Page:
Corrections or additions?

This article by Richard J. Skelly was prepared for the May 5, 2004

issue of U.S. 1 Newspaper. All rights reserved.

Feelin’ His Age, Singin’ His Blues

At his live shows, he is often introduced as "The Disciple of the Blues, the Urban Turban, the Ayatollah of Rock ‘n’ Roll." Funny, charming, still devoutly religious and a veteran blues guitarist and singer, Clarence Edward Smith, better known to the world as Sonny Rhodes, is one of the most refreshing songwriters in contemporary blues.

"I’ll be 65 soon," says Rhodes last week from a tour stop in Calgary, Alberta, part of a tour that will reach Triumph Brew Pub on Nassau Street on Thursday, May 6. "I don’t have that much time to waste anymore. It’s become clear that the mountain is not going to come to me, so I’ve got to go to the mountain."

Although Rhodes may be feeling his age, if you see him perform live, you’d swear he isn’t much more than a day or two over 50. Rhodes, born in Smithville, Texas, just east of Austin, has to be one of the most under-appreciated musicians in contemporary blues music. He began playing guitar and singing Texas blues standards when he was in high school in Smithville.

"I started playing on the corners and in the park in Smithville. In the back of the park was a beer joint, a place you could go and dance to some live music," he recalls.

"I started out with a guy named Bubba Jackson, who played drums, and a guy from Austin, Clarence Sales, who played bass," he says, "we were all teenagers at the time."

In 1958 Rhodes recorded his first single, "When Something Is Wrong," as Clarence Smith and the Daylighters, for Domino Records, a label run by three women who were way ahead of their time, and Austin’s first independent record label. [Since then, the city has become famous for its music club scene, hosting the annual South by Southwest Music Conference. Austin is now home to dozens of independent record labels.] Domino Records, led by Lora Jane Richardson and two other Austin women, was also home to Joyce Harris, a white woman blues singer who began recording in 1960 and was years ahead of Janis Joplin.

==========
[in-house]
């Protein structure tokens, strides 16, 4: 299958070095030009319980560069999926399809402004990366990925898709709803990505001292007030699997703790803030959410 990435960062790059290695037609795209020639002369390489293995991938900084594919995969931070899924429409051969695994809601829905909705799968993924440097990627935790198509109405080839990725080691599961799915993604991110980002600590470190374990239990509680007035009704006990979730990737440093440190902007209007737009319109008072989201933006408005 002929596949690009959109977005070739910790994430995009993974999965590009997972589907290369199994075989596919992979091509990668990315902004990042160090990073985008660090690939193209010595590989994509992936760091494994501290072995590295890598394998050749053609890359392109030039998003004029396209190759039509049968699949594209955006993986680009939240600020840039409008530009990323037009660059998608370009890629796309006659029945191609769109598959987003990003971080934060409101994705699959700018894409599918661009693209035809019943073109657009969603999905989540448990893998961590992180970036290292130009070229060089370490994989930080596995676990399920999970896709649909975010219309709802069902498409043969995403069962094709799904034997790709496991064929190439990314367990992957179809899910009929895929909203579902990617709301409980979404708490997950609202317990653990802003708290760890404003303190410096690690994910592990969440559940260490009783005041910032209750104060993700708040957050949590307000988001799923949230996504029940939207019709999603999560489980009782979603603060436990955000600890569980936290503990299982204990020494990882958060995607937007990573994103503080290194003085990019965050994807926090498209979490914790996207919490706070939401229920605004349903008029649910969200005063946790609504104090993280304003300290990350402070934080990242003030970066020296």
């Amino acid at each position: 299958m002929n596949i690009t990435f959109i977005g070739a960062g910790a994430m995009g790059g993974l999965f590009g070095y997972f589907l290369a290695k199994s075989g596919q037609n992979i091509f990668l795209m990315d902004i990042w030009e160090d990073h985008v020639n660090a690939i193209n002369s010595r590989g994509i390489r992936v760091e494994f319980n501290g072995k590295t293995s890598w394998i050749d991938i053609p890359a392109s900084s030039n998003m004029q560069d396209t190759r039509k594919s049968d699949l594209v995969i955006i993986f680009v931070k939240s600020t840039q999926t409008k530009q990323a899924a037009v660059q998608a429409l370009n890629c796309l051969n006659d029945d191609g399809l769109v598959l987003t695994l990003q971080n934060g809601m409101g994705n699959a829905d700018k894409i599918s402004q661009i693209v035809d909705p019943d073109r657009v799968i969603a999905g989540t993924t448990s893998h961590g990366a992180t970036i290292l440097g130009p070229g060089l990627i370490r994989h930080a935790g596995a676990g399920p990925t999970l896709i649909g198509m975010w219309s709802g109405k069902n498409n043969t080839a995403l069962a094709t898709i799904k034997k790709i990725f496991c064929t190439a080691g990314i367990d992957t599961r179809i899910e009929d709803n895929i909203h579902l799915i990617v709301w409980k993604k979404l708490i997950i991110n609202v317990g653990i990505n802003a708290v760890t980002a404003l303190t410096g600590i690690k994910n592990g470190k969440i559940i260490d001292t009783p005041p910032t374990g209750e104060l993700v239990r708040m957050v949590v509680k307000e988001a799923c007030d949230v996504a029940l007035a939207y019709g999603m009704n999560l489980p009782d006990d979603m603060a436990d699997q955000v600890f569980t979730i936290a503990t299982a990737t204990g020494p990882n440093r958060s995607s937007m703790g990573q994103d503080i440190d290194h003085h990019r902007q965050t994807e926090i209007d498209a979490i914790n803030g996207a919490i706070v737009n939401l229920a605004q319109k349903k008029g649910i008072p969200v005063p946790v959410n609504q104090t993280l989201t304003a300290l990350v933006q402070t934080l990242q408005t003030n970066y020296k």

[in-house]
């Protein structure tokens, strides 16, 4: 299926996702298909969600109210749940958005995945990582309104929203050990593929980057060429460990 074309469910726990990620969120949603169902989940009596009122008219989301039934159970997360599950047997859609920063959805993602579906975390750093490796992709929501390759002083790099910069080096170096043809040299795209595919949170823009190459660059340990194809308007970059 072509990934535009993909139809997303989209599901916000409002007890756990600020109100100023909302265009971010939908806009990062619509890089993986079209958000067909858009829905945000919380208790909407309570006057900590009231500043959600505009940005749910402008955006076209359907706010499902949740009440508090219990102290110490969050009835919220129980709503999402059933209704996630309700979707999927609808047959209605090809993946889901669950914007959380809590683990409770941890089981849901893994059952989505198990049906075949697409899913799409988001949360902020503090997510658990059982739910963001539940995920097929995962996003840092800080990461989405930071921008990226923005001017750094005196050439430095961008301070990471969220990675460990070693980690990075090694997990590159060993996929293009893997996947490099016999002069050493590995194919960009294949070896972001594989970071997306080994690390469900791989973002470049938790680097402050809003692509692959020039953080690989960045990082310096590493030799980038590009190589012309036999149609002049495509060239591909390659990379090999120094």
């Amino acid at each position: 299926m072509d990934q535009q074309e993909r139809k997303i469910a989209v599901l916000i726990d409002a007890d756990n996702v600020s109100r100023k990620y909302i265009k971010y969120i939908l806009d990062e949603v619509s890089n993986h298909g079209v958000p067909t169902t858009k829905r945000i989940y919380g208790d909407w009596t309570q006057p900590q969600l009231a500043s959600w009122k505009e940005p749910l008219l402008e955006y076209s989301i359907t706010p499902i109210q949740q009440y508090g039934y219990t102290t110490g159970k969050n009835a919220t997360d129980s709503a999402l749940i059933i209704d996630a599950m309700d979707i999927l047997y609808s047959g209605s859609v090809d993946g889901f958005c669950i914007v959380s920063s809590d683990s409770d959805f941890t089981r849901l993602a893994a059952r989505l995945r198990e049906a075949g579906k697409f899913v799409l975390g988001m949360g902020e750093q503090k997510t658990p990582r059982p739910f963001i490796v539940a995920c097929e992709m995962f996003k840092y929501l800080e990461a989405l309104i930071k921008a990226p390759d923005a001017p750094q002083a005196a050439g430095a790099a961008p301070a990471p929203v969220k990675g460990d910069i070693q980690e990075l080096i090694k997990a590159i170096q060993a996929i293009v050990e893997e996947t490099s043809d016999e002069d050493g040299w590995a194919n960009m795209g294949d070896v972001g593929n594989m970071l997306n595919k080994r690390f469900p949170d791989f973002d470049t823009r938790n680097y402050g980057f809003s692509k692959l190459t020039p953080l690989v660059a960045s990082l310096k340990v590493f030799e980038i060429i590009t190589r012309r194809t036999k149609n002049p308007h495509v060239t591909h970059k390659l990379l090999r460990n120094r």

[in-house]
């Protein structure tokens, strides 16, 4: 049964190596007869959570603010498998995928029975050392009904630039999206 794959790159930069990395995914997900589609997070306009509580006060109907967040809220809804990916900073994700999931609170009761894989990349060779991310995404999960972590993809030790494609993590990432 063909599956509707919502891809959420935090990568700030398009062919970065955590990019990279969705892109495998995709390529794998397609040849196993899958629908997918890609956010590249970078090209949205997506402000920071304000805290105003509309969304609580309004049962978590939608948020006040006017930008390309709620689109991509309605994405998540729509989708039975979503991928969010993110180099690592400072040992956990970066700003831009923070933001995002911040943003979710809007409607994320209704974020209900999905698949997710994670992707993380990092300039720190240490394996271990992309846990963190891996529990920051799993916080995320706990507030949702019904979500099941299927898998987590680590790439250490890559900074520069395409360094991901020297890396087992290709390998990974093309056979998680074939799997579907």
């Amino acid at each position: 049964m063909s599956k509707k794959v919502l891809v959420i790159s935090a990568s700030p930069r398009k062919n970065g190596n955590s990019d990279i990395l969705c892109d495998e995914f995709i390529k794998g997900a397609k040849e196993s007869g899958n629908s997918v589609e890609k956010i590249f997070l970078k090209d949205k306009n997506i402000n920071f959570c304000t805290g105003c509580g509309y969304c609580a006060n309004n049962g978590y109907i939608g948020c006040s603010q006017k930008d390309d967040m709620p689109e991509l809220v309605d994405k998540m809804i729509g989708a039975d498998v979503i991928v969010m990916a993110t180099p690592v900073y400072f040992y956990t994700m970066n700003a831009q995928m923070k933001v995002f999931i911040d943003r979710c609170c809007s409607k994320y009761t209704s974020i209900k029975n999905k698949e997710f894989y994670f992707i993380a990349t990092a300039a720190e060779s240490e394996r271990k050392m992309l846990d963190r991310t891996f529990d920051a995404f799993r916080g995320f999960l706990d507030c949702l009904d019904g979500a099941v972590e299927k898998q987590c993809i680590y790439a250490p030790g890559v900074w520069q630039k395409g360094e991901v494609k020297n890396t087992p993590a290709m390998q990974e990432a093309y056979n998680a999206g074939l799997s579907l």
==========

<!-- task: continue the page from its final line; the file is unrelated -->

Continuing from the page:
"It was one of the greatest days of my life when an 18-year-old Sonny Rhodes signed a recording contract," he recalls, "and in retrospect, those ladies were very kind and very fair to me, compared to some of the other record label deals I’ve had since then. And at that point, I was a young, handsome black man," he adds, laughing.

Rhodes has a lengthy discography for a variety of labels, most of them small, some of them no longer in business. His most notable recordings in the 1980s and ’90s have been for the Kingsnake and Stony Plain labels. Stony Plain is based in Edmonton, Alberta, while Kingsnake Records was based for many years in Florida.

Rhodes’ current release is a live recording, "Texas Fender Bender" for Greater Planet Records, based in Quakertown, Pennsylvania. From the mid-1980s, Rhodes lived in Clementon, New Jersey, until early in 2000, when he moved to Lake Worth, Florida. He still travels almost exclusively by van, unless there’s a special festival appearance and the promoters can afford to fly his band to their festival city.